Black Flags protest group opens for first time in Bnei Brak

Hundreds in Israeli city of Bnei Brak reportedly join, though some dismiss effort as cynical ploy.

Israelis protest against Israeli prime minister Benjamin Netanyahu at Habima Square in Tel Aviv on October 03, 2020. (photo credit: MIRIAM ALSTER/FLASH90)
Israelis protest against Israeli prime minister Benjamin Netanyahu at Habima Square in Tel Aviv on October 03, 2020.
(photo credit: MIRIAM ALSTER/FLASH90)
One of the groups leading protests against Israeli Prime Minister Binyamin Netanyahu is attempting to enlist members of the ultra-Orthodox community to join its nationwide efforts.
For the first time, the Black Flags movement on Sunday opened up an official WhatsApp group for residents of Bnei Brak, an ultra-Orthodox bastion located on the outskirts of Tel Aviv.
Within hours, hundreds had reportedly joined to protest the Netanyahu government’s decision to keep ultra-Orthodox neighborhoods and cities under lockdown amid high coronavirus infection rates.
The movement, which presents itself as non-partisan and originally coalesced around a desire to see Netanyahu step down during his corruption trial, has garnered considerable success in recent months as Israelis around the country express disapproval of his pandemic policies.
The group continues to hold demonstrations on bridges, highway junctions and city squares.
On Saturday evening, weekly protests grew considerably as lockdown restrictions forbidding travel farther than half a mile from home were lifted. According to Black Flags, roughly 260,000 protesters in 1,275 locations around Israel took part. 
“Our protest unites all the people of Israel who are fed up with the criminal defendant who is destroying the country,” Roee Neuman, a Black Flags spokesperson, told The Media Line. “In recent weeks there have been protests in Tel Aviv, Ashkelon, Efrat, Alfei Menashe, Kiryat Shmona and other places.”
Efrat and Alfei Menashe are settlements in the West Bank, traditionally seen as bastions of the Right – if not of Netanyahu himself. 
Neuman insists that the new chapter in Bnei Brak arose without any recruitment efforts.
“We are happy for every person who joins the protest,” he noted.
“The goal of the Black Flags movement is to replace the current Israeli government with one that works for its citizens, and not for luxury flights, tax benefits and incitement. Whoever joins with this goal is welcome,” he stated.
Aside from lifting distance limitations on Israelis, the government also allowed preschools and kindergartens to reopen on Sunday as new coronavirus infections continued a downward trend. But Rabbi Chaim Kanievsky, the prominent leader of the Lithuanian Hasidic stream of ultra-Orthodox Judaism – and himself a resident of Bnei Brak – ordered all the stream’s boys’ schools to reopen on Sunday in defiance of the new directives.
Members of Israel’s wide and varied ultra-Orthodox communities have come under intense scrutiny in recent weeks for repeatedly disregarding pandemic restrictions. They make up roughly 11% of Israel’s population but have accounted for about 40% of the new cases in recent weeks. (Kanievsky himself, at 92, recently tested positive.)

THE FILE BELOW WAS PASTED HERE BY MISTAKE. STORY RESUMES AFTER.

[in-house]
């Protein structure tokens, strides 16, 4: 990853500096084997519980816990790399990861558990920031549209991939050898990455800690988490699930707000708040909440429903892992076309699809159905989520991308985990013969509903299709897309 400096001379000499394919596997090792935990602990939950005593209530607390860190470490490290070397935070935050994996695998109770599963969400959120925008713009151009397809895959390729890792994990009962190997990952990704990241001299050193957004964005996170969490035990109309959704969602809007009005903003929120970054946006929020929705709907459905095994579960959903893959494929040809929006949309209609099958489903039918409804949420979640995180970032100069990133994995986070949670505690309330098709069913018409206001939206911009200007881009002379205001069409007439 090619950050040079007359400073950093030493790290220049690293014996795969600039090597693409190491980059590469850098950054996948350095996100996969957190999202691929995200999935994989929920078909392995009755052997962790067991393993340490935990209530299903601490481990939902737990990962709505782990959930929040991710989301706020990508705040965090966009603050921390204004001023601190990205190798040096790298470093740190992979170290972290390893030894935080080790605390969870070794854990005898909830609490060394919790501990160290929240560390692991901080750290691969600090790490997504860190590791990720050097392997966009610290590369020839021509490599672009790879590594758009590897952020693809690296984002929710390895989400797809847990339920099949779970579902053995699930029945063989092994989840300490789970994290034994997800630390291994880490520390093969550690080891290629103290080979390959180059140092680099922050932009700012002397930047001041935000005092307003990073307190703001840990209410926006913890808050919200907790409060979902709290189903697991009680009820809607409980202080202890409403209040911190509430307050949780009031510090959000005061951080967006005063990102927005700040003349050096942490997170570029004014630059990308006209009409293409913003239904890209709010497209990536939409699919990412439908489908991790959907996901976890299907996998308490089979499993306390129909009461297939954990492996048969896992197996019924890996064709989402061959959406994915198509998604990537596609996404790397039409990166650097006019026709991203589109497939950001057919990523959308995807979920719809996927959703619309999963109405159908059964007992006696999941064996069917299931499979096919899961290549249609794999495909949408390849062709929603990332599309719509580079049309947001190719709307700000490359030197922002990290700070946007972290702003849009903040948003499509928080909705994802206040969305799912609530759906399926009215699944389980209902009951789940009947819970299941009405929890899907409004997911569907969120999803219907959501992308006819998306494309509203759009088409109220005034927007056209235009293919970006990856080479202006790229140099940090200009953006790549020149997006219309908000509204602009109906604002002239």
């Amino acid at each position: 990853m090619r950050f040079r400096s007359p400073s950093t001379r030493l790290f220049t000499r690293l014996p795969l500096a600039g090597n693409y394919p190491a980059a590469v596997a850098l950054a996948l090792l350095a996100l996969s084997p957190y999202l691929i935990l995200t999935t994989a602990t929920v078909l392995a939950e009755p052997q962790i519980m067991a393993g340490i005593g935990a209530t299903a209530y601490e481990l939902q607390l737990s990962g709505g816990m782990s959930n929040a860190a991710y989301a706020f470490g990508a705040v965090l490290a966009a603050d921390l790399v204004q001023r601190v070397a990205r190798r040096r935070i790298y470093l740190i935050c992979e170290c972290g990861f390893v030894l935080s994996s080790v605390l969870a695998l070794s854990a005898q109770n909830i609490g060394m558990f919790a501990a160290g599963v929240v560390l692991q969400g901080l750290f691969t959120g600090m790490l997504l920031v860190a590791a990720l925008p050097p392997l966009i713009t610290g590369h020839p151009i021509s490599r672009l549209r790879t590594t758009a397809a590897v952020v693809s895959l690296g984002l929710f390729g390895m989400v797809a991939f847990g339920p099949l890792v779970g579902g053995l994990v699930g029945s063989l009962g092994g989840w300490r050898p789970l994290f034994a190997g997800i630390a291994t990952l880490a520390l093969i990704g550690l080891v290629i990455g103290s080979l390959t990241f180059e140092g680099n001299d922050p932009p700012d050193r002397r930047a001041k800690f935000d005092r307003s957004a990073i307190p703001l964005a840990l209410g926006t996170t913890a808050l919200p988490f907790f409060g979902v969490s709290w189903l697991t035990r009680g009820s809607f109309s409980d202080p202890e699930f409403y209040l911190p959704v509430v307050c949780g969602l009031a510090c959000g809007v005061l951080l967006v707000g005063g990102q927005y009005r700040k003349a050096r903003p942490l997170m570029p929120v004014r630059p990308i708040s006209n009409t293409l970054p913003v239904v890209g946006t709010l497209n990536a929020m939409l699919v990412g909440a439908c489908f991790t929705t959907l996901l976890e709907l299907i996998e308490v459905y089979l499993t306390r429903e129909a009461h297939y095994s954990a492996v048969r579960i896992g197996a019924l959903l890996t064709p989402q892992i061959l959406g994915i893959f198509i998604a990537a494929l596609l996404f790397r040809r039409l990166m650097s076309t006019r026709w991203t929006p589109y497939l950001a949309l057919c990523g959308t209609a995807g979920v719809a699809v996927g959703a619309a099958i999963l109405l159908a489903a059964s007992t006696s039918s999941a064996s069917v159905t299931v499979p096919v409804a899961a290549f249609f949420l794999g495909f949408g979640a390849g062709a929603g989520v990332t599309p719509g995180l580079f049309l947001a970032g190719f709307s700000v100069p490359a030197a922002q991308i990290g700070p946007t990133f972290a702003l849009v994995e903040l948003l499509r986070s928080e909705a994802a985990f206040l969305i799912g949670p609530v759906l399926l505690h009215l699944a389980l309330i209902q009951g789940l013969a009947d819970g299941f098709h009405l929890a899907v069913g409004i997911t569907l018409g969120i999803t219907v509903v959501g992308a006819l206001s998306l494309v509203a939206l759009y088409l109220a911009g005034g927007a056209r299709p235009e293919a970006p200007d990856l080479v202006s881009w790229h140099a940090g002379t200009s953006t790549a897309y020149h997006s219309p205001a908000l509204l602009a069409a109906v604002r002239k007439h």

In response, Netanyahu called on ultra-Orthodox leaders not to “violate the rules” of the slowly lifting lockdown.
“The Torah sanctifies life, and this endangers life,” the prime minister said in a televised briefing, adding that authorities would enforce the restrictions wherever necessary.
According to Black Flags, there are currently 11 different WhatsApp groups in Bnei Brak with hundreds of members. Most ultra-Orthodox rabbis frown on the use of smartphones that support WhatsApp.
However, it remains unclear whether Black Flags’ grassroots efforts will gain significant traction in the ultra-Orthodox community. A video circulating on Twitter shows black flags and other protest materials awaiting distribution in Bnei Brak, claiming that no residents had shown up to take them.
The Media Line asked the movement to confirm or deny the report but has yet to receive a response.
Eliyahu Goldshmid, a Kanievsky follower who lives in the ultra-Orthodox town of Modi’in Ilit, about halfway between Tel Aviv and Jerusalem, says that while he does not view lockdowns as effective, he is not prepared to join a movement that views his community as “easy prey” to punish Netanyahu.
“I don’t want to be used as an instrument to harm the prime minister [alongside] hateful people who have never cared about or helped our community. They will dump us at the first opportunity,” Goldshmid told The Media Line.
“They came to hand out flags and only a few [people] took them, which shows that the [ultra-Orthodox] public is not stupid,” he added.
According to Goldshmid, ultra-Orthodox Jews will never take to the streets without the backing of their rabbis or of parliamentarians in United Torah Judaism (UTJ) or Shas, religious parties that are members of Netanyahu’s governing coalition. 
“I don’t see the members of UTJ or Shas backing a protest with the Black Flags,” he explained. “It would not be worth it to break up the government over a fake lockdown in Bnei Brak.”

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